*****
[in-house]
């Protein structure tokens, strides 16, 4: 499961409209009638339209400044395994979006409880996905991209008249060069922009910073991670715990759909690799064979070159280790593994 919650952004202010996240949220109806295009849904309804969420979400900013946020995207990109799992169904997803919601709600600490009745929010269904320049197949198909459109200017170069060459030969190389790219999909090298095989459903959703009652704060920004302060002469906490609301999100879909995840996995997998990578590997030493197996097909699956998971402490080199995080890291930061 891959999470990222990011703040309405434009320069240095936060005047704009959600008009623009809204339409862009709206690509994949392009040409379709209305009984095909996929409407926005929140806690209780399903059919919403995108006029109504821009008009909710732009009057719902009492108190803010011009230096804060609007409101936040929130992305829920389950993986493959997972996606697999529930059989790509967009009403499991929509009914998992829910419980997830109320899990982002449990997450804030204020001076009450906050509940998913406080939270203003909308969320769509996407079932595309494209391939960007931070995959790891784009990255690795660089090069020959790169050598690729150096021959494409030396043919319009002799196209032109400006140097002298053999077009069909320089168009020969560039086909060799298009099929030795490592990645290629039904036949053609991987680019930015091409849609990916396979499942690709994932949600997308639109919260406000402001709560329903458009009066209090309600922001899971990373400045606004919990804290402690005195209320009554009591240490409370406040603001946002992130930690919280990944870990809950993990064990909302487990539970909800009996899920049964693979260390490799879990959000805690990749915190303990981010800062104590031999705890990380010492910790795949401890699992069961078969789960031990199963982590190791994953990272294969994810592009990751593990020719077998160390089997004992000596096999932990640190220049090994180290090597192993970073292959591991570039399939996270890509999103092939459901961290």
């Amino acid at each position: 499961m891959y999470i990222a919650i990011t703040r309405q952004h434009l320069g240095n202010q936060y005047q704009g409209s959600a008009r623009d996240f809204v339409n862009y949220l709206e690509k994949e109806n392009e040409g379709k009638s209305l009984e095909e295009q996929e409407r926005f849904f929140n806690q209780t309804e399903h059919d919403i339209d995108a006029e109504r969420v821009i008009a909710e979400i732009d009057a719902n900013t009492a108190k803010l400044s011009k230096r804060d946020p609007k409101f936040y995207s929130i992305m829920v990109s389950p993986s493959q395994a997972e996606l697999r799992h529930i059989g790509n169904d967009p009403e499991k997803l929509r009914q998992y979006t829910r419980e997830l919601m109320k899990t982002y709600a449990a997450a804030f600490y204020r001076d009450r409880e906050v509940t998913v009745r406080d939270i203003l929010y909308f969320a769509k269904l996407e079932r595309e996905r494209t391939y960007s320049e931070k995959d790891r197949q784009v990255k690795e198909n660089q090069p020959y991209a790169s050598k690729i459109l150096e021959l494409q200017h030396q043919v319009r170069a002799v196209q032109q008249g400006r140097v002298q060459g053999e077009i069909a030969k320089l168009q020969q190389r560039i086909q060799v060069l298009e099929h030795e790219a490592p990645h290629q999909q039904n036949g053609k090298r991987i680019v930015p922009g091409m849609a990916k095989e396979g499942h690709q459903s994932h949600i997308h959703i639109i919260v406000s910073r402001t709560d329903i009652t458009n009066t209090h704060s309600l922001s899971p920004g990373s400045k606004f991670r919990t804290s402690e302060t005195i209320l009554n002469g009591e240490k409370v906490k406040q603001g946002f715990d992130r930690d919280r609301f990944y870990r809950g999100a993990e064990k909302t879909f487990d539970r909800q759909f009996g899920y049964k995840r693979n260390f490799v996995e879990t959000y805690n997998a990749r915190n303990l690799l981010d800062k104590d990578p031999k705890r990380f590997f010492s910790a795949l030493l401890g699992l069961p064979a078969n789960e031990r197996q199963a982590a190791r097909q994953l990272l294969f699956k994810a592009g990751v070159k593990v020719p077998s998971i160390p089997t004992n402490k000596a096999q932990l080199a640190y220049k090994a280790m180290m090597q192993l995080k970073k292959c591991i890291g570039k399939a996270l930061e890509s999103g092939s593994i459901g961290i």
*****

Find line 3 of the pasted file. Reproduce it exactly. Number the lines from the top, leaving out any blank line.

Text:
């Amino acid at each position: 499961m891959y999470i990222a919650i990011t703040r309405q952004h434009l320069g240095n202010q936060y005047q704009g409209s959600a008009r623009d996240f809204v339409n862009y949220l709206e690509k994949e109806n392009e040409g379709k009638s209305l009984e095909e295009q996929e409407r926005f849904f929140n806690q209780t309804e399903h059919d919403i339209d995108a006029e109504r969420v821009i008009a909710e979400i732009d009057a719902n900013t009492a108190k803010l400044s011009k230096r804060d946020p609007k409101f936040y995207s929130i992305m829920v990109s389950p993986s493959q395994a997972e996606l697999r799992h529930i059989g790509n169904d967009p009403e499991k997803l929509r009914q998992y979006t829910r419980e997830l919601m109320k899990t982002y709600a449990a997450a804030f600490y204020r001076d009450r409880e906050v509940t998913v009745r406080d939270i203003l929010y909308f969320a769509k269904l996407e079932r595309e996905r494209t391939y960007s320049e931070k995959d790891r197949q784009v990255k690795e198909n660089q090069p020959y991209a790169s050598k690729i459109l150096e021959l494409q200017h030396q043919v319009r170069a002799v196209q032109q008249g400006r140097v002298q060459g053999e077009i069909a030969k320089l168009q020969q190389r560039i086909q060799v060069l298009e099929h030795e790219a490592p990645h290629q999909q039904n036949g053609k090298r991987i680019v930015p922009g091409m849609a990916k095989e396979g499942h690709q459903s994932h949600i997308h959703i639109i919260v406000s910073r402001t709560d329903i009652t458009n009066t209090h704060s309600l922001s899971p920004g990373s400045k606004f991670r919990t804290s402690e302060t005195i209320l009554n002469g009591e240490k409370v906490k406040q603001g946002f715990d992130r930690d919280r609301f990944y870990r809950g999100a993990e064990k909302t879909f487990d539970r909800q759909f009996g899920y049964k995840r693979n260390f490799v996995e879990t959000y805690n997998a990749r915190n303990l690799l981010d800062k104590d990578p031999k705890r990380f590997f010492s910790a795949l030493l401890g699992l069961p064979a078969n789960e031990r197996q199963a982590a190791r097909q994953l990272l294969f699956k994810a592009g990751v070159k593990v020719p077998s998971i160390p089997t004992n402490k000596a096999q932990l080199a640190y220049k090994a280790m180290m090597q192993l995080k970073k292959c591991i890291g570039k399939a996270l930061e890509s999103g092939s593994i459901g961290i």